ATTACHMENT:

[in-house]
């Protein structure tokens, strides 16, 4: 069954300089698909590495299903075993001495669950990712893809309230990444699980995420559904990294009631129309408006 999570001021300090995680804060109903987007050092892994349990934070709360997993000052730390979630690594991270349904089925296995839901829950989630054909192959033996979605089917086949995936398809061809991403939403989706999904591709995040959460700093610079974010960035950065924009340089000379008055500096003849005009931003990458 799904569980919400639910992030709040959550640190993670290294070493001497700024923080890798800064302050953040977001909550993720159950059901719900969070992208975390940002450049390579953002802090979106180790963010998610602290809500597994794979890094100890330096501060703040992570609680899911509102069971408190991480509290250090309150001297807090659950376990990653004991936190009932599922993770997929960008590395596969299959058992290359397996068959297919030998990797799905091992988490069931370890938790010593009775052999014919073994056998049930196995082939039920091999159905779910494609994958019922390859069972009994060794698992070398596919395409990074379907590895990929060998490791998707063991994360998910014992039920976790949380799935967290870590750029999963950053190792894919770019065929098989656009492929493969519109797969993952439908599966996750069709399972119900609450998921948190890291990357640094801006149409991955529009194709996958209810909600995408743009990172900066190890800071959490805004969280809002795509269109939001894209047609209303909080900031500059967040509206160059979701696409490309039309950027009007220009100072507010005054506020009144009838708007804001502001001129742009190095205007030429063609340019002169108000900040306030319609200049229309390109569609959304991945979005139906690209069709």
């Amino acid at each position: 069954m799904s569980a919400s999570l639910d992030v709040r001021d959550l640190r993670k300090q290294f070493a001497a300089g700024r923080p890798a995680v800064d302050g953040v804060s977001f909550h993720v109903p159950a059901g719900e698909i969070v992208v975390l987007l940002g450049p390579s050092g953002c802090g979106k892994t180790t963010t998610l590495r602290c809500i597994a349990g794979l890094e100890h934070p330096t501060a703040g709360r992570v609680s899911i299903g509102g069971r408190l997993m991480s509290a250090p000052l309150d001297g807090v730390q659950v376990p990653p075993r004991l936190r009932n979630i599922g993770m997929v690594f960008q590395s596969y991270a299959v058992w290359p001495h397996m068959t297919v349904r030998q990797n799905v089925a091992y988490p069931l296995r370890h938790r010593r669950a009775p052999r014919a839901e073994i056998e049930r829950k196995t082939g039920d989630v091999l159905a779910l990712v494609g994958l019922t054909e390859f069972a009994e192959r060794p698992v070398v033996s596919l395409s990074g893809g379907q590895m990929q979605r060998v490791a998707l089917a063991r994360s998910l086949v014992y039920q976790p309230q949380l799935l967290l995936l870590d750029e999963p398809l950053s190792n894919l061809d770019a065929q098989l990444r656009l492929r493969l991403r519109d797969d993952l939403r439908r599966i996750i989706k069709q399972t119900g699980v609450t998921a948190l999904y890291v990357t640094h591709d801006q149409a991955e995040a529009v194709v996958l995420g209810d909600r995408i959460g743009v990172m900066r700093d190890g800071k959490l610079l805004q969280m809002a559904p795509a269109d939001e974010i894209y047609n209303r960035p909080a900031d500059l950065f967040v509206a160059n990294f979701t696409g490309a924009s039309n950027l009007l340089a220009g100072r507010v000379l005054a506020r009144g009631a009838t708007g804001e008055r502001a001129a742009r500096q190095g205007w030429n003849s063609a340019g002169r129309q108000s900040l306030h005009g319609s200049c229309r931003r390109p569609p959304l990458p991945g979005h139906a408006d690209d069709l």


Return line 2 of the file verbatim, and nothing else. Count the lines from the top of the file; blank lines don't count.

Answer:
């Protein structure tokens, strides 16, 4: 069954300089698909590495299903075993001495669950990712893809309230990444699980995420559904990294009631129309408006 999570001021300090995680804060109903987007050092892994349990934070709360997993000052730390979630690594991270349904089925296995839901829950989630054909192959033996979605089917086949995936398809061809991403939403989706999904591709995040959460700093610079974010960035950065924009340089000379008055500096003849005009931003990458 799904569980919400639910992030709040959550640190993670290294070493001497700024923080890798800064302050953040977001909550993720159950059901719900969070992208975390940002450049390579953002802090979106180790963010998610602290809500597994794979890094100890330096501060703040992570609680899911509102069971408190991480509290250090309150001297807090659950376990990653004991936190009932599922993770997929960008590395596969299959058992290359397996068959297919030998990797799905091992988490069931370890938790010593009775052999014919073994056998049930196995082939039920091999159905779910494609994958019922390859069972009994060794698992070398596919395409990074379907590895990929060998490791998707063991994360998910014992039920976790949380799935967290870590750029999963950053190792894919770019065929098989656009492929493969519109797969993952439908599966996750069709399972119900609450998921948190890291990357640094801006149409991955529009194709996958209810909600995408743009990172900066190890800071959490805004969280809002795509269109939001894209047609209303909080900031500059967040509206160059979701696409490309039309950027009007220009100072507010005054506020009144009838708007804001502001001129742009190095205007030429063609340019002169108000900040306030319609200049229309390109569609959304991945979005139906690209069709």